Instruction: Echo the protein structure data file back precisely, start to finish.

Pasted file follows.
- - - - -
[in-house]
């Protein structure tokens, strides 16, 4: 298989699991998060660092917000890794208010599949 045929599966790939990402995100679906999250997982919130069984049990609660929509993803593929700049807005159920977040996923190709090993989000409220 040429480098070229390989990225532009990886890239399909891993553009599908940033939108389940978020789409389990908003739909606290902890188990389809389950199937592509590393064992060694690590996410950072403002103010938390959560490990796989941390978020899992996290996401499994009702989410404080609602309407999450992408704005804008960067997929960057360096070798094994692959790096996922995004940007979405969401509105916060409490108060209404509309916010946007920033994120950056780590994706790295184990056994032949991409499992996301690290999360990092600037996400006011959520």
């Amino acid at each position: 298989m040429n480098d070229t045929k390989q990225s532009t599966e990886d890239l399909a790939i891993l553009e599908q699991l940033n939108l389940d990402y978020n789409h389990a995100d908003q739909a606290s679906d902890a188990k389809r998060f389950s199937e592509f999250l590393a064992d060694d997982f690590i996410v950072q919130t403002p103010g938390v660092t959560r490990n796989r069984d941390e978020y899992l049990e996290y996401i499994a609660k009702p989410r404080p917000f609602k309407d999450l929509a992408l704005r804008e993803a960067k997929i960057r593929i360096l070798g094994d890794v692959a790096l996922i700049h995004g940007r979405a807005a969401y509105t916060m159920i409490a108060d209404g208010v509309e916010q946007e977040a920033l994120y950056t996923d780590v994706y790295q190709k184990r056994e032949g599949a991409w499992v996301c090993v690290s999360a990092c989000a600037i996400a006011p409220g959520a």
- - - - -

[in-house]
């Protein structure tokens, strides 16, 4: 298989699991998060660092917000890794208010599949 045929599966790939990402995100679906999250997982919130069984049990609660929509993803593929700049807005159920977040996923190709090993989000409220 040429480098070229390989990225532009990886890239399909891993553009599908940033939108389940978020789409389990908003739909606290902890188990389809389950199937592509590393064992060694690590996410950072403002103010938390959560490990796989941390978020899992996290996401499994009702989410404080609602309407999450992408704005804008960067997929960057360096070798094994692959790096996922995004940007979405969401509105916060409490108060209404509309916010946007920033994120950056780590994706790295184990056994032949991409499992996301690290999360990092600037996400006011959520």
């Amino acid at each position: 298989m040429n480098d070229t045929k390989q990225s532009t599966e990886d890239l399909a790939i891993l553009e599908q699991l940033n939108l389940d990402y978020n789409h389990a995100d908003q739909a606290s679906d902890a188990k389809r998060f389950s199937e592509f999250l590393a064992d060694d997982f690590i996410v950072q919130t403002p103010g938390v660092t959560r490990n796989r069984d941390e978020y899992l049990e996290y996401i499994a609660k009702p989410r404080p917000f609602k309407d999450l929509a992408l704005r804008e993803a960067k997929i960057r593929i360096l070798g094994d890794v692959a790096l996922i700049h995004g940007r979405a807005a969401y509105t916060m159920i409490a108060d209404g208010v509309e916010q946007e977040a920033l994120y950056t996923d780590v994706y790295q190709k184990r056994e032949g599949a991409w499992v996301c090993v690290s999360a990092c989000a600037i996400a006011p409220g959520a």